• Snow: “The Gore campaign said it had nothing to do with it, didn’t know about it. Does everybody buy that?
  • Fox guest Rush Limbaugh: “It is the Gore campaign. They’re behind it.”
  • Despite the conspiracy theories, there was never any evidence to support the idea that the Gore campaign played any role in leaking the DUI story.

    But defenders of Murdoch’s empire might insist, if Fox News was truly in the bag for Bush, couldn’t it have just sat on Fehlau’s report? Not really. According to press accounts, she had already gone with the story locally. And as the Boston Herald noted, a handful of other reporters in the area got wind of the rumor the same day she did and were chasing it down. (Inexplicably, although a Portland Press Herald reporter had uncovered the Bush DUI story three months earlier, he was told by his editor that it was a nonstory.)

    So the truth is that Fox News knew other news organizations had the story and had no choice but putting its locally produced story on the air. Which means one of journalism’s great what-ifs remains unanswered: What if Ailes’ Fox News Channel — and not one of Fox’s local affiliates — had discovered exclusively, just days before the 2000 election, that Bush had been arrested for drunken driving? Would Fox News then have aired that damaging report?

    Anyone willing to make a bet?

    Eric Boehlert, a former senior writer for Salon, is the author of "Lapdogs: How the Press Rolled Over for Bush."

    More Related Stories

    Featured Slide Shows

    • Share on Twitter
    • Share on Facebook
    • 1 of 11
    • Close
    • Fullscreen
    • Thumbnails

      Ten spectacular graphic novels from 2014

      Beautiful Darkness by Fabien Vehlmann & Kerascoët
      Kerascoët's lovely, delicate pen-and-watercolor art -- all intricate botanicals, big eyes and flowing hair -- gives this fairy story a deceptively pretty finish. You find out quickly, however, that these are the heartless and heedless fairies of folk legend, not the sentimental sprites beloved by the Victorians and Disney fans. A host of tiny hominid creatures must learn to survive in the forest after fleeing their former home -- a little girl who lies dead in the woods. The main character, Aurora, tries to organize the group into a community, but most of her cohort is too capricious, lazy and selfish to participate for long. There's no real moral to this story, which is refreshing in itself, beyond the perpetual lessons that life is hard and you have to be careful whom you trust. Never has ugly truth been given a prettier face.

      Ten spectacular graphic novels from 2014

      Climate Changed: A Personal Journey Through the Science by Philippe Squarzoni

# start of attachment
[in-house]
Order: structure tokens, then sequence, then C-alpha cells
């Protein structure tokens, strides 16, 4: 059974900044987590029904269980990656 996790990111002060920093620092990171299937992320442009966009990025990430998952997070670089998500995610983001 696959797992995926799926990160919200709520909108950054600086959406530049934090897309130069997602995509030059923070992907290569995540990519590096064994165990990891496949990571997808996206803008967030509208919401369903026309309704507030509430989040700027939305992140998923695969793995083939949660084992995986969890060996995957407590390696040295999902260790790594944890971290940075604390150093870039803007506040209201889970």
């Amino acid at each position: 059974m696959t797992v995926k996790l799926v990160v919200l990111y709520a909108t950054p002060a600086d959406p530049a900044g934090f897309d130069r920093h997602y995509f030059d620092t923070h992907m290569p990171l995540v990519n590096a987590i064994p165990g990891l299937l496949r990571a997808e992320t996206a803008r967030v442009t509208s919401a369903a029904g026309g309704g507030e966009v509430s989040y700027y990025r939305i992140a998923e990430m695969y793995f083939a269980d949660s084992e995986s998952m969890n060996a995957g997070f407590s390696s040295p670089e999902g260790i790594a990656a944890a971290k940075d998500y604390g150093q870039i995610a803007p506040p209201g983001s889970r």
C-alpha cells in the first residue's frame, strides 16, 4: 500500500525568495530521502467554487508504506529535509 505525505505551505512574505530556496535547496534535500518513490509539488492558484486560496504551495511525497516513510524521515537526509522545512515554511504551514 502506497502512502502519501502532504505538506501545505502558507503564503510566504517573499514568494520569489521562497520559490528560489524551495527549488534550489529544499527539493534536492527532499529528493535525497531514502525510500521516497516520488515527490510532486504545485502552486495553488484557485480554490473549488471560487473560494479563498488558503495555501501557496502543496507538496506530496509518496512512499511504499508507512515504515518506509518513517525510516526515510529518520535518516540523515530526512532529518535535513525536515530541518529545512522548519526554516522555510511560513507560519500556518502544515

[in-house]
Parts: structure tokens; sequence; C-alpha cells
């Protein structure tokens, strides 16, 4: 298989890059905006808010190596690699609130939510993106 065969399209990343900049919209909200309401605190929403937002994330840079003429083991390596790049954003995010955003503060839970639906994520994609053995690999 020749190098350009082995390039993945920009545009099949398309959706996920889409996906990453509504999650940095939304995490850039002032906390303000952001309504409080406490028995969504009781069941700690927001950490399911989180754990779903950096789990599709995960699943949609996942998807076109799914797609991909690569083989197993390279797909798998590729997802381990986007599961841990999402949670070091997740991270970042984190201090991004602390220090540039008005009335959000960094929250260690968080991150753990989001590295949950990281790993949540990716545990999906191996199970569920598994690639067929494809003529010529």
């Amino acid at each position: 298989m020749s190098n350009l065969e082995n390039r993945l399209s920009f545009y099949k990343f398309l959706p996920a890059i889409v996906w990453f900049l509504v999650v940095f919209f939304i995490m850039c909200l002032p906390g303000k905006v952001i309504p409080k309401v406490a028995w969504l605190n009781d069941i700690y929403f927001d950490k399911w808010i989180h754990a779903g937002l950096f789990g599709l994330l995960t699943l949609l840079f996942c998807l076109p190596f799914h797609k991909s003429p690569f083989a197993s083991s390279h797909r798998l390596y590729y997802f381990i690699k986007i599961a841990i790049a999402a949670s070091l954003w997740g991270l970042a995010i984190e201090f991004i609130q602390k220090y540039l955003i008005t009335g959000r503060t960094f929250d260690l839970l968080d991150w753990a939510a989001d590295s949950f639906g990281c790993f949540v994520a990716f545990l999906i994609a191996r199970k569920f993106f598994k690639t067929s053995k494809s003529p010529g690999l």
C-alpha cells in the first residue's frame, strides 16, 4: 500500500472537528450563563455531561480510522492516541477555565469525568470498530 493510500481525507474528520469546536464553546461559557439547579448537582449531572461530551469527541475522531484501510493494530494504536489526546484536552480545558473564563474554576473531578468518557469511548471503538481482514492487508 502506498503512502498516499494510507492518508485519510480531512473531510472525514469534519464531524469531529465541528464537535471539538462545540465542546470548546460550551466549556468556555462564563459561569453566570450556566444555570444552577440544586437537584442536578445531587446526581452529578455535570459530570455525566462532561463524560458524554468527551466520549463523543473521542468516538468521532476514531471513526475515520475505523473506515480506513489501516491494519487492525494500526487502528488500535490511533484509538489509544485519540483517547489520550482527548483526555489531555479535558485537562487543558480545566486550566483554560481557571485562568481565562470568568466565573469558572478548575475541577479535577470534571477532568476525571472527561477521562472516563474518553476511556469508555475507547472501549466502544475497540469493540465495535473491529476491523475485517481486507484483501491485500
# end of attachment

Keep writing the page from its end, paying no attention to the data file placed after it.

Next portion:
Squarzoni is a French cartoonist who makes nonfiction graphic novels about contemporary issues and politics. While finishing up a book about France under Jacques Chirac, he realized that when it came to environmental policy, he didn't know what he was talking about. "Climate Changed" is the result of his efforts to understand what has been happening to the planet, a striking combination of memoir and data that ruminates on a notoriously elusive, difficult and even imponderable subject. Panels of talking heads dispensing information (or Squarzoni discussing the issues with his partner) are juxtaposed with detailed and meticulous yet lyrical scenes from the author's childhood, the countryside where he takes a holiday and a visit to New York. He uses his own unreachable past as a way to grasp the imminent transformation of the Earth. The result is both enlightening and unexpectedly moving.

      Ten spectacular graphic novels from 2014

      Here by Richard McGuire
      A six-page version of this innovative work by a regular contributor to the New Yorker first appeared in RAW magazine 25 years ago. Each two-page spread depicts a single place, sometimes occupied by a corner of a room, over the course of 4 billion years. The oldest image is a blur of pink and purple gases; others depict hazmat-suited explorers from 300 years in the future. Inset images show the changing decor and inhabitants of the house throughout its existence: family photos, quarrels, kids in Halloween costumes, a woman reading a book, a cat walking across the floor. The cumulative effect is serene and ravishing, an intimation of the immensity of time and the wonder embodied in the humblest things.

      Ten spectacular graphic novels from 2014

      Kill My Mother by Jules Feiffer
      The legendary Pulitzer Prize-winning cartoonist delivers his debut graphic novel at 85, a deliriously over-the-top blend of classic movie noir and melodrama that roams from chiaroscuro Bay City to Hollywood to a USO gig in the Pacific theater of World War II. There's a burnt-out drunk of a private eye, but the story is soon commandeered by a multigenerational collection of ferocious women, including a mysterious chanteuse who never speaks, a radio comedy writer who makes a childhood friend the butt of a hit series and a ruthless dame intent on making her whiny coward of a husband into a star. There are disguises, musical numbers and plenty of gunfights, but the drawing is the main attraction. Nobody convey's bodies in motion more thrillingly than Feiffer, whether they're dancing, running or duking it out. The kid has promise.

      Ten spectacular graphic novels from 2014